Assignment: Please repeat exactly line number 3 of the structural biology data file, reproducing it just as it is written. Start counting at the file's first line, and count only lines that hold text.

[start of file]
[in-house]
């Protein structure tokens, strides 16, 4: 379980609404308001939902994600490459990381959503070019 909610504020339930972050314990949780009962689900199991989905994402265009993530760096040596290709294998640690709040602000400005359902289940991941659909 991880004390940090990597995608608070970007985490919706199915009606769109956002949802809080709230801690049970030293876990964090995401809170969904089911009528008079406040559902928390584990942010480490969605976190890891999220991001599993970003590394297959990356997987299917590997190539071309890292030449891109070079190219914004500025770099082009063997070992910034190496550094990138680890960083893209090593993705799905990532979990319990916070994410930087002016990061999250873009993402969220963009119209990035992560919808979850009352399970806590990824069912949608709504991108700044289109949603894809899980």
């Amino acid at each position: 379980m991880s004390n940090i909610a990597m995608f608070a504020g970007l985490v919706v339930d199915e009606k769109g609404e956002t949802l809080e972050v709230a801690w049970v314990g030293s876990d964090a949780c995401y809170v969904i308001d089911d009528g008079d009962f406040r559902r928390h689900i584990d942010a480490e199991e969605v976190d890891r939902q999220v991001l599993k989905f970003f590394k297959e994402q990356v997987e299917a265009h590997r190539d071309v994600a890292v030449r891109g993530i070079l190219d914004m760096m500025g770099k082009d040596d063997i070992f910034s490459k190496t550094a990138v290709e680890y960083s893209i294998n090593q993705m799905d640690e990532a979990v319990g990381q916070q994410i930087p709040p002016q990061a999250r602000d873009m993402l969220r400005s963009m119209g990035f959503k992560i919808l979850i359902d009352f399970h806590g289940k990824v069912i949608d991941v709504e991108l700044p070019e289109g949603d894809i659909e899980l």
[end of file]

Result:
């Amino acid at each position: 379980m991880s004390n940090i909610a990597m995608f608070a504020g970007l985490v919706v339930d199915e009606k769109g609404e956002t949802l809080e972050v709230a801690w049970v314990g030293s876990d964090a949780c995401y809170v969904i308001d089911d009528g008079d009962f406040r559902r928390h689900i584990d942010a480490e199991e969605v976190d890891r939902q999220v991001l599993k989905f970003f590394k297959e994402q990356v997987e299917a265009h590997r190539d071309v994600a890292v030449r891109g993530i070079l190219d914004m760096m500025g770099k082009d040596d063997i070992f910034s490459k190496t550094a990138v290709e680890y960083s893209i294998n090593q993705m799905d640690e990532a979990v319990g990381q916070q994410i930087p709040p002016q990061a999250r602000d873009m993402l969220r400005s963009m119209g990035f959503k992560i919808l979850i359902d009352f399970h806590g289940k990824v069912i949608d991941v709504e991108l700044p070019e289109g949603d894809i659909e899980l």